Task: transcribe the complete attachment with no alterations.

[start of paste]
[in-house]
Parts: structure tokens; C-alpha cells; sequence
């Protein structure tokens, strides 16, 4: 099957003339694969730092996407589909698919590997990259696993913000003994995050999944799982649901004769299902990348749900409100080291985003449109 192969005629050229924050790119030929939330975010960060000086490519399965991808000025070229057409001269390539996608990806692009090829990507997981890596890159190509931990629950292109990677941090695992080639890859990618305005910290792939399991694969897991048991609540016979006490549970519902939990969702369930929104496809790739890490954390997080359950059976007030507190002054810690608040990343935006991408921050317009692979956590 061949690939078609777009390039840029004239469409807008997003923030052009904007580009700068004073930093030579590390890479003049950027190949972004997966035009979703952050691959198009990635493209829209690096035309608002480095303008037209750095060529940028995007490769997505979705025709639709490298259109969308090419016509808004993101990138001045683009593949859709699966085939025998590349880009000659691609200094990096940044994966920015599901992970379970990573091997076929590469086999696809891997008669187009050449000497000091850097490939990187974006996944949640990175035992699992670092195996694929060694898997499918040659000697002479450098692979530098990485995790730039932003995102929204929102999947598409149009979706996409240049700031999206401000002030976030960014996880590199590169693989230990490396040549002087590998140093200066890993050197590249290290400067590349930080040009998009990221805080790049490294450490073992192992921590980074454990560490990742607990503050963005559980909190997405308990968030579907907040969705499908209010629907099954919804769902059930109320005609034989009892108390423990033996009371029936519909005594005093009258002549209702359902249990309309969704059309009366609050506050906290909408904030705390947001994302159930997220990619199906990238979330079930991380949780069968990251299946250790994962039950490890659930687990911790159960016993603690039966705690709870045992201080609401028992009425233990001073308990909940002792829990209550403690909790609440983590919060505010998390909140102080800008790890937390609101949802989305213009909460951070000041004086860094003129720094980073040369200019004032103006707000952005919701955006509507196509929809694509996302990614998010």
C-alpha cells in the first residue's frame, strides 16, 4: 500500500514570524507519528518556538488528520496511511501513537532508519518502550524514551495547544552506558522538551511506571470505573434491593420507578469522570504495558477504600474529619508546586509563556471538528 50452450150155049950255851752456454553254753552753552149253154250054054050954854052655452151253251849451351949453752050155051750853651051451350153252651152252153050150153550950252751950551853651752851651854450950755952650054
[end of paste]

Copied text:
[in-house]
Parts: structure tokens; C-alpha cells; sequence
């Protein structure tokens, strides 16, 4: 099957003339694969730092996407589909698919590997990259696993913000003994995050999944799982649901004769299902990348749900409100080291985003449109 192969005629050229924050790119030929939330975010960060000086490519399965991808000025070229057409001269390539996608990806692009090829990507997981890596890159190509931990629950292109990677941090695992080639890859990618305005910290792939399991694969897991048991609540016979006490549970519902939990969702369930929104496809790739890490954390997080359950059976007030507190002054810690608040990343935006991408921050317009692979956590 061949690939078609777009390039840029004239469409807008997003923030052009904007580009700068004073930093030579590390890479003049950027190949972004997966035009979703952050691959198009990635493209829209690096035309608002480095303008037209750095060529940028995007490769997505979705025709639709490298259109969308090419016509808004993101990138001045683009593949859709699966085939025998590349880009000659691609200094990096940044994966920015599901992970379970990573091997076929590469086999696809891997008669187009050449000497000091850097490939990187974006996944949640990175035992699992670092195996694929060694898997499918040659000697002479450098692979530098990485995790730039932003995102929204929102999947598409149009979706996409240049700031999206401000002030976030960014996880590199590169693989230990490396040549002087590998140093200066890993050197590249290290400067590349930080040009998009990221805080790049490294450490073992192992921590980074454990560490990742607990503050963005559980909190997405308990968030579907907040969705499908209010629907099954919804769902059930109320005609034989009892108390423990033996009371029936519909005594005093009258002549209702359902249990309309969704059309009366609050506050906290909408904030705390947001994302159930997220990619199906990238979330079930991380949780069968990251299946250790994962039950490890659930687990911790159960016993603690039966705690709870045992201080609401028992009425233990001073308990909940002792829990209550403690909790609440983590919060505010998390909140102080800008790890937390609101949802989305213009909460951070000041004086860094003129720094980073040369200019004032103006707000952005919701955006509507196509929809694509996302990614998010």
C-alpha cells in the first residue's frame, strides 16, 4: 500500500514570524507519528518556538488528520496511511501513537532508519518502550524514551495547544552506558522538551511506571470505573434491593420507578469522570504495558477504600474529619508546586509563556471538528 50452450150155049950255851752456454553254753552753552149253154250054054050954854052655452151253251849451351949453752050155051750853651051451350153252651152252153050150153550950252751950551853651752851651854450950755952650054